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By Carey Goldberg and Rachel Zimmerman
"Our examination found that paying providers on a global basis has not resulted in lower total medical expenses."
It’s just a short, no-frills sentence, but it amounts to a bombshell dropped on a central tenet of the Massachusetts governor’s plan for the next phase of health reform.
That finding anchors a report issued this morning by state Attorney General Martha Coakley. And it appears to contradict Gov. Deval Patrick’s argument that shifting to global payments is a key to “cracking the code” of ever-spiraling medical costs.
The attorney general also found that wide price disparities unrelated to the quality of care still persist from one Massachusetts hospital to another, largely dependent on the providers' clout in the marketplace. And the report unearthed a counterintuitive trend: residents from the richest zip codes in the state are spending on average far more on health care than people living in poorer neighborhoods. Yet premiums vary little, so in effect, it appears that lower-income people are subsidizing the care of the wealthy.
Global payments are supposed to re-align doctors' incentives and put a stop to the rise in costs. Under such a global system, instead of being paid for each specific treatment, health care providers are put on an overarching budget for every patient. At the end of a year, if they’re within the budget and meet quality standards, they can win bonuses; if not, they risk penalties. The Patrick administration and private insurers have been pushing doctors toward this model, saying it leads to better, thriftier practices.
But Martha Coakley says: "Our investigation shows that a move to global payments is not the panacea to controlling costs." The attorney general’s report suggests that in fact, thus far, care has tended to end up costing more under global budgets rather than less.
For example, in five medical groups in Blue Cross Blue Shield’s much-touted global payment plan, known as the Alternative Quality Contract, medical expenses rose by an average of 10 percent from 2008-9, in sharp contrast to non-global groups where expenses went up by less than 2 percent. Among those five groups were two that were already among the state's better-paid before they joined the global-payment plan.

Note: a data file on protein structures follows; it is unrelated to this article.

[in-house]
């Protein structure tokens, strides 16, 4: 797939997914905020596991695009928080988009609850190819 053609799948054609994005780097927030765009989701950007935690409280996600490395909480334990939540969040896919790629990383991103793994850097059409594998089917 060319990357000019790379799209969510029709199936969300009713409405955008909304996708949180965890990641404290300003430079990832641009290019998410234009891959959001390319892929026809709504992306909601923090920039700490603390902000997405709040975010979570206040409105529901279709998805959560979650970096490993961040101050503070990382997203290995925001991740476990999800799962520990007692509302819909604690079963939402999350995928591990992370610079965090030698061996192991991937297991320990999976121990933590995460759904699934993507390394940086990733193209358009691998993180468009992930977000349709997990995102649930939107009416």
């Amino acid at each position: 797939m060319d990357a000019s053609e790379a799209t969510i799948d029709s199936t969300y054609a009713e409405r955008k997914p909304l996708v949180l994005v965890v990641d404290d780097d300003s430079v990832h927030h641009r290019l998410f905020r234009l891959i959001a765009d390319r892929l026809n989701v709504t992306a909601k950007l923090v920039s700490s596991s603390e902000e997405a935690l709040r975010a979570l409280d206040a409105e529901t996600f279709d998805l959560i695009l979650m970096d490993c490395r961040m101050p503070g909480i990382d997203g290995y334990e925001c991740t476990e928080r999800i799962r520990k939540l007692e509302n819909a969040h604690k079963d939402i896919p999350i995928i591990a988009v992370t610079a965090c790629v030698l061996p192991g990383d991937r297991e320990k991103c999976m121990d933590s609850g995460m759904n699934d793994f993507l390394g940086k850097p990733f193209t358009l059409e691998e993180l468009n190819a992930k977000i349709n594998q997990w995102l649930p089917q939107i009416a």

At two globally paid provider groups, Mount Auburn Cambridge Independent Practice Association and Signature, payments skyrocketed by more than 36% between 2008 and 2009, the report finds.
The report offers several possible explanations for the rises, and it would make sense that in order to persuade doctors to take the financial risks involved in an AQC, Blue Cross had to sweeten the deals it offered.
Blue Cross says that it's not fair to look at just 2008-9, the first year of the AQC, because they did not expect savings in the first of the five-year contracts. But in fact, they did lower the overall trend in medical spending by 1% in the first year in AQC groups. However, when you add in the bonus payments that the physician groups received, the AQC did not actually save any money.
The report predicts that the AQC costs will not fall, at least not by 2013.
It’s not that global payment reform is unwise, the report says. It’s that the health care market is so deeply dysfunctional, with negotiating leverage varying so radically from provider to provider, that those disparities must be corrected before any hard push toward payment reform. A shift to global payment without fundamental market changes, the report says, "may not only fail to control cost, but may exacerbate market dysfunction."
It calls for "more immediate action" to "shore up the foundation of the health care market by addressing the historic market dysfunction that results in greater amounts being paid to certain providers for similar services, and contributes to greater amounts being spent on the care of higher income residents."
Among the fixes it suggests:
-Promote health insurance plans that include more limits and encourage people to care more about how much health care costs.
-Temporarily control health care prices by law, until the market improves.
- Persuade more people to center their health care around a primary care provider.
In an interview yesterday, Harvard Pilgrim Health Care president Eric Schultz happened to express sentiments that were strikingly similar to the attorney general's. The global payment model is a "useful tool," he said, but "it is not in and of itself a strategy that will bring about substantial savings." It must be coupled with strategies to get consumers to care more about health care costs, he said.
"It's not the be-all and end-all to lower cost trends," he said. Though "It is an essential component."
CommonHealth will continue coverage of the report and reactions to it throughout today. Please stay tuned.
This program aired on June 22, 2011. The audio for this program is not available.
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